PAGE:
us, the strength of their stems signify a confidence and fearlessness that comes when we are
firmly rooted in God’s love for us. We believe that one can only truly grow and bloom when
Christ is the foundation of all that we do and are.
We are a mother-daughter duo, and we love to create, inspire and leave a bit of sunshine and
hope wherever we go. We believe that flowers have the ability to create a sense of
indescribable wonder and awe in people’s hearts. In the same way, we aspire to leave seeds
of wonder and awe wherever we go and in whatever we create. Ephesians 2:10 says: ““For
we are His workmanship, created in Christ Jesus for good works, which God prepared
beforehand that we should walk in them.” We believe that this is the good works for which
we have been created.
We want you to share in the enjoyment of this beautiful flower, and so we partnered with the
beautiful NDK Illustrations for printable colour-in designs of anemones for you to download.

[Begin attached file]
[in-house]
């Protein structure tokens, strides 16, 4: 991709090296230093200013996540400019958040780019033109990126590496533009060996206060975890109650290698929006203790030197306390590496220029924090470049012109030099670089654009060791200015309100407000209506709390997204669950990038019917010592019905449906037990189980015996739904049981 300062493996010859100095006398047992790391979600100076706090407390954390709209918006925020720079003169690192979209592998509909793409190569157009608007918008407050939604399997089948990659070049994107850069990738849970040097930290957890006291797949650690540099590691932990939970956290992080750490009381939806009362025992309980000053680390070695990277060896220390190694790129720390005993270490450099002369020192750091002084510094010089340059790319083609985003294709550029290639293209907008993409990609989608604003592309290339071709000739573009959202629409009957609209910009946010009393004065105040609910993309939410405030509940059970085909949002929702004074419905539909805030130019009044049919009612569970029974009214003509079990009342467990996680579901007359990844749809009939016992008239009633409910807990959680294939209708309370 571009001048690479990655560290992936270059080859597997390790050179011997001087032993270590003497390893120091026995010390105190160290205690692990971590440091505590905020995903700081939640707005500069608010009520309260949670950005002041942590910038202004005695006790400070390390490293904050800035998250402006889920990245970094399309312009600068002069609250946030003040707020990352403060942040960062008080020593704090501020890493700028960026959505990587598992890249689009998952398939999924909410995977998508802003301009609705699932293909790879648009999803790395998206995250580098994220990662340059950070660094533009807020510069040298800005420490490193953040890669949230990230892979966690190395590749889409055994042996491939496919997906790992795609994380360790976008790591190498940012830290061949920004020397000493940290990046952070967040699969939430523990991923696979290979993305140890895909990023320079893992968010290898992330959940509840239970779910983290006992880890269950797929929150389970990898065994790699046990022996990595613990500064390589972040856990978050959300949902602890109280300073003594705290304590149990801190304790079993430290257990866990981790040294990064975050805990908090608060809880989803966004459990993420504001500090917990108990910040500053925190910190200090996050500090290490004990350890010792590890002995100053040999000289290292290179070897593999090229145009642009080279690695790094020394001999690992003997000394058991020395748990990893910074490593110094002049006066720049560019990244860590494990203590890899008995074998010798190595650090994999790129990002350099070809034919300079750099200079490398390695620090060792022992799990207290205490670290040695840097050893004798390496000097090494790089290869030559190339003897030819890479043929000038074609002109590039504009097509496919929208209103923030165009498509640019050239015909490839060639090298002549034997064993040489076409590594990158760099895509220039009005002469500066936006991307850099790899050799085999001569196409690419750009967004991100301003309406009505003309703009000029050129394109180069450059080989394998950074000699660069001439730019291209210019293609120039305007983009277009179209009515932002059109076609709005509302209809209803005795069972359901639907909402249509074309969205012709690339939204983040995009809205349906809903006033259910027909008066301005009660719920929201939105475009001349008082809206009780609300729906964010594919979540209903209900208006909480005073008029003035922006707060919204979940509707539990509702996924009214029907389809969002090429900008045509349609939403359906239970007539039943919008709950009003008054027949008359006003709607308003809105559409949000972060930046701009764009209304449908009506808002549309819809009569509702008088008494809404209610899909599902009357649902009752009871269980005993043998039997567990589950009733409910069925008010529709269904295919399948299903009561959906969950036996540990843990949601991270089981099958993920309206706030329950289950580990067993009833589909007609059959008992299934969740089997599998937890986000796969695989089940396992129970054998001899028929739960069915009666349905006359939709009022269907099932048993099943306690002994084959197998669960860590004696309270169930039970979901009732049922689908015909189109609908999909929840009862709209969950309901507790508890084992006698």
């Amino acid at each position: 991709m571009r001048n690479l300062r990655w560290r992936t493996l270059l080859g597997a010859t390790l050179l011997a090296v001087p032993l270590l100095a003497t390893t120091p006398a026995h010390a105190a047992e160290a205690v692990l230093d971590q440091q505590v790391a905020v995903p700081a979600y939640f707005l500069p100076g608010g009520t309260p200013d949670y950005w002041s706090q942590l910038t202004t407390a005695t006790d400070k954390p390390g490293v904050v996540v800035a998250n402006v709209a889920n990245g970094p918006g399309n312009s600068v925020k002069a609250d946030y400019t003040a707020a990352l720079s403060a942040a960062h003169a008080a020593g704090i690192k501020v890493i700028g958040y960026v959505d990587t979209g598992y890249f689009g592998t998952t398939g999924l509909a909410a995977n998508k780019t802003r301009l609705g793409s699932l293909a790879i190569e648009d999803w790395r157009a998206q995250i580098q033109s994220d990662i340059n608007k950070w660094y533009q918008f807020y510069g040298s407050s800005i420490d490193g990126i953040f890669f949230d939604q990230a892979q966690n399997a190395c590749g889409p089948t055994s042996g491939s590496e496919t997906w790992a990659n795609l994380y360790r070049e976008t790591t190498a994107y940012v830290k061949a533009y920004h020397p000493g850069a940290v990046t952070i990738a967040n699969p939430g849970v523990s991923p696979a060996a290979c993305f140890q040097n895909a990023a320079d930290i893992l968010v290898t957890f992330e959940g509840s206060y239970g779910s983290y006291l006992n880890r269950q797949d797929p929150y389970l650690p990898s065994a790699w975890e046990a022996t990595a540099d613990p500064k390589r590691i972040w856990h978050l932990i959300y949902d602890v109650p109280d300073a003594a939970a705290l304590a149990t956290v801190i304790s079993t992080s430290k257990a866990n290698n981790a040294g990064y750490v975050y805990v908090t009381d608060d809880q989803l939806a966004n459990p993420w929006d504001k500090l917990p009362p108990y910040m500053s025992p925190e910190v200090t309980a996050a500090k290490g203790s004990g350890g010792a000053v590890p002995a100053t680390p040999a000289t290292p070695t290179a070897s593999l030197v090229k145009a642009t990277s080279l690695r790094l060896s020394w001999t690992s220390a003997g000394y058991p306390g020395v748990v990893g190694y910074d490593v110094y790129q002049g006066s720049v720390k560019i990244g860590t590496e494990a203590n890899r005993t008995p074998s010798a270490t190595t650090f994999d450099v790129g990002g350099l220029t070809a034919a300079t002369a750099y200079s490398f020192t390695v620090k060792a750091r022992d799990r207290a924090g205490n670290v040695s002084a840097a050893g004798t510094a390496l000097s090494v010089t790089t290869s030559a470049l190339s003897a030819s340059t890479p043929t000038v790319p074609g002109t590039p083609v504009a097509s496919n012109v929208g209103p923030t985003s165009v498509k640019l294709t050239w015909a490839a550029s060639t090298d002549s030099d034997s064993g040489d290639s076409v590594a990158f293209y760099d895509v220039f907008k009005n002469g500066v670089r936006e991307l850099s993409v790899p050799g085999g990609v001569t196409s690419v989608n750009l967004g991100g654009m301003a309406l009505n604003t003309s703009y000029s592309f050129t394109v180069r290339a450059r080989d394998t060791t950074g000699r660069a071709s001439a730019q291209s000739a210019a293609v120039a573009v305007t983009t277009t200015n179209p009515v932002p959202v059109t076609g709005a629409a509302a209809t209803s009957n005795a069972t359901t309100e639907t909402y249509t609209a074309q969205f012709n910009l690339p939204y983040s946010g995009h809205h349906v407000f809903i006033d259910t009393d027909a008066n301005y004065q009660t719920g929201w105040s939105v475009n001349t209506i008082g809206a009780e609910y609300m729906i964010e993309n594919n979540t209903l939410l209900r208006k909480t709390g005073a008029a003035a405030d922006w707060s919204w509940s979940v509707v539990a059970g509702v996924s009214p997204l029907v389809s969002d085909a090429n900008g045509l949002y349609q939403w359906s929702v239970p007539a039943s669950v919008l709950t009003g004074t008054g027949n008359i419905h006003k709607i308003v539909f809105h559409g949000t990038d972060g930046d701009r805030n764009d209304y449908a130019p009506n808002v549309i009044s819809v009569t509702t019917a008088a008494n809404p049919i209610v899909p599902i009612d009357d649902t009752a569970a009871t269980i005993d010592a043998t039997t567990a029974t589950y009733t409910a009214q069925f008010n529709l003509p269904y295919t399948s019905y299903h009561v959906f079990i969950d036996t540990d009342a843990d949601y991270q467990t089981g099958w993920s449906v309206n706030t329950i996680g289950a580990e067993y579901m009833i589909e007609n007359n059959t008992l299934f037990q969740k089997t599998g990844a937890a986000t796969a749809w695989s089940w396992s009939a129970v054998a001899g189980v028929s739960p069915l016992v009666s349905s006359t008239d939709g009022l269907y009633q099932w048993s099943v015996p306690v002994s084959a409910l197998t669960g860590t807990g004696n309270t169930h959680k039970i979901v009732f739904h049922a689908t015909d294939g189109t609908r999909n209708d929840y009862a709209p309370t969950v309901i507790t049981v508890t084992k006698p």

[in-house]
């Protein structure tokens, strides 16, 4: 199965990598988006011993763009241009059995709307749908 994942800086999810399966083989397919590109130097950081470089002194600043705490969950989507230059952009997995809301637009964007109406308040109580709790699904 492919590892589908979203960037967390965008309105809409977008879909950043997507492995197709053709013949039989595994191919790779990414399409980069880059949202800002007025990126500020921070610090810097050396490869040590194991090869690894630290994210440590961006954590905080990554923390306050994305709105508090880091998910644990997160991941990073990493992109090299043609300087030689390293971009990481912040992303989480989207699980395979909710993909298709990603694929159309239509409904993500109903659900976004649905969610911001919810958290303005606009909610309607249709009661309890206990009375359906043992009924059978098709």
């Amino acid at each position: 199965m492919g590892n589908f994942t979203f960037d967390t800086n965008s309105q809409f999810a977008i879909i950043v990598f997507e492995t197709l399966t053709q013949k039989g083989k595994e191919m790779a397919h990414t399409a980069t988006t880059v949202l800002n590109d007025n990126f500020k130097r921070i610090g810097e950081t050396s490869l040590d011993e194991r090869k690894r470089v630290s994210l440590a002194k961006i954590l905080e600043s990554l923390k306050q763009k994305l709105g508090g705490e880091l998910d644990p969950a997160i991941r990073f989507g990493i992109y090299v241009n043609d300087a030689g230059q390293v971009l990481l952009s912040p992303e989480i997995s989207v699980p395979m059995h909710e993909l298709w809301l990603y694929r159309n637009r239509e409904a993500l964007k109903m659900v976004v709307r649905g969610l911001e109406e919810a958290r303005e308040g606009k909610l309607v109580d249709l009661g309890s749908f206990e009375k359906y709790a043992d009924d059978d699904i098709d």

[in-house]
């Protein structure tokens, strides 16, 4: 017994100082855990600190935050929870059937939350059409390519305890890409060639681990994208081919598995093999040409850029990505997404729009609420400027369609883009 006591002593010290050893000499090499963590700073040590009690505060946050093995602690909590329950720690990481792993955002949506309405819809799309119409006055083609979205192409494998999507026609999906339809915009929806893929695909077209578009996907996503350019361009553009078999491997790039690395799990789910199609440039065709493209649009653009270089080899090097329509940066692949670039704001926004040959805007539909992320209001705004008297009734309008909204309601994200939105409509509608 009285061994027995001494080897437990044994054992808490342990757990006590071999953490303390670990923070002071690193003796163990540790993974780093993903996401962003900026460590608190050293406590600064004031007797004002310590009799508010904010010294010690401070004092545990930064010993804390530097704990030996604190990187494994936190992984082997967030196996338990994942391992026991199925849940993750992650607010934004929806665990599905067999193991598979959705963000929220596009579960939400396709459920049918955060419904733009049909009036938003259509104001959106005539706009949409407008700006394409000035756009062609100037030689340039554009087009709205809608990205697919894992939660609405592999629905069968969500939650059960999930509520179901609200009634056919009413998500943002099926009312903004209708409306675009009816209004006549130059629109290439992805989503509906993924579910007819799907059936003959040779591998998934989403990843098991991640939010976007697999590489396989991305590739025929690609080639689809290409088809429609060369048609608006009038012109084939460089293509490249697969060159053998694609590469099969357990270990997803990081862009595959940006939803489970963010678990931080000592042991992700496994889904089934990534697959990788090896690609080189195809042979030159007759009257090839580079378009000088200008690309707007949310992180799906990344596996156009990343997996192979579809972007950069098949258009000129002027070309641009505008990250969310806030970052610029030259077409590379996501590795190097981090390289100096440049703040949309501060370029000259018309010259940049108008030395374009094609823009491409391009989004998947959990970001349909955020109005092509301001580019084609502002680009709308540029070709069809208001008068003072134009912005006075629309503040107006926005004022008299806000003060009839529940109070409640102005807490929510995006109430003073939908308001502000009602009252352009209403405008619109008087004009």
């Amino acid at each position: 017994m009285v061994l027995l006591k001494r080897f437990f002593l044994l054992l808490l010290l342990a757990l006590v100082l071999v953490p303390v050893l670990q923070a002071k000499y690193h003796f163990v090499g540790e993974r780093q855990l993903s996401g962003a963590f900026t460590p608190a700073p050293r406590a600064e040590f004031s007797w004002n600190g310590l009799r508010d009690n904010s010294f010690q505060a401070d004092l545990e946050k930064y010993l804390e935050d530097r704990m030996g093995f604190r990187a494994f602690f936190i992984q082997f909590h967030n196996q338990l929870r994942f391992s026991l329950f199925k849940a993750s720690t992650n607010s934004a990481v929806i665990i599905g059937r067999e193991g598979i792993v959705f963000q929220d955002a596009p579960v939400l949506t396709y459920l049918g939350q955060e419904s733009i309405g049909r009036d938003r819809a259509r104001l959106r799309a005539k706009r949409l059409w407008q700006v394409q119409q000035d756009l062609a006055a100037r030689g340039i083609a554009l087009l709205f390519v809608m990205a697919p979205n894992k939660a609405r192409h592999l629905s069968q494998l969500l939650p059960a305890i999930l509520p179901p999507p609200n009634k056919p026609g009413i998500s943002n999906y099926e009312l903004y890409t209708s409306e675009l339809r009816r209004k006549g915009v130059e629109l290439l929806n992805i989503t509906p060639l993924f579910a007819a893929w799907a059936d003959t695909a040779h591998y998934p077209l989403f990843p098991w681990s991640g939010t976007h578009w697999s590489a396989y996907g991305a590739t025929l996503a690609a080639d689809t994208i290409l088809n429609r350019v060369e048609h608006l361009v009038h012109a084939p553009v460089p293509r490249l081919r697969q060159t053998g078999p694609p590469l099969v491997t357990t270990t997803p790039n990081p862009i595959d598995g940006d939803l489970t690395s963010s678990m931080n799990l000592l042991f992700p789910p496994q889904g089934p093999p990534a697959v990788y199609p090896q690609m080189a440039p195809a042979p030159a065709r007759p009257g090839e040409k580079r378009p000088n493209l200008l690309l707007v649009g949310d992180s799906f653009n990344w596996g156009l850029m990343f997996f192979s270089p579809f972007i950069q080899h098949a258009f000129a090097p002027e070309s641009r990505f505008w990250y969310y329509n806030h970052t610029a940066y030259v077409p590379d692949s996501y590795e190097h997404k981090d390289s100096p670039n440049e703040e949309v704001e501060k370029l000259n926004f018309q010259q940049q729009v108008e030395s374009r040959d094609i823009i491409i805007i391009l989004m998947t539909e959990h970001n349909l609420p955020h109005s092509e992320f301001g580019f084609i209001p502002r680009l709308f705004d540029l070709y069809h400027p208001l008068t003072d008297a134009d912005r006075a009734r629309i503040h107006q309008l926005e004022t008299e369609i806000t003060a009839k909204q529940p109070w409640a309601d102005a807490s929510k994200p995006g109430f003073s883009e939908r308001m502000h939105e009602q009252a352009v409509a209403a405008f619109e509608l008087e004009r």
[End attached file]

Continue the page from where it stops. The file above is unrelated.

These are perfect to print out, colour in, put in a frame or even use as a gift card. So get
P.S. if you have some of these delicate beauties blooming in your garden or hope to plant
some soon, here are some tips to keep them alive and happy:
Firstly, when planting your anemones, make sure that they are planted in sandy loam which is
rich, light and offers good drainage. For newbies to the world of gardening, loam is soil that
consists of sand, silt and clay soil, and this type of soil is ideal for planting anemones.
Anemones love balance, so plant them in a spot which gets enough sunlight but also offers
some shade during the heat of the day. Plant your stems about 2cm below the ground and 2.5
cm apart. Water your anemones every four to five days, making sure that the soil doesn’t lose
its moisture. Anemones can also grow in containers, so if you want to bring them indoors you
can! If they are in containers, you will need to water them more regularly. Once again, give
your anemones the balance that they love and deserve, and make sure that you don’t water
them too often, since this can cause your anemones to rot.
But watering your anemones regularly and ensuring that the soil remains moist ought to do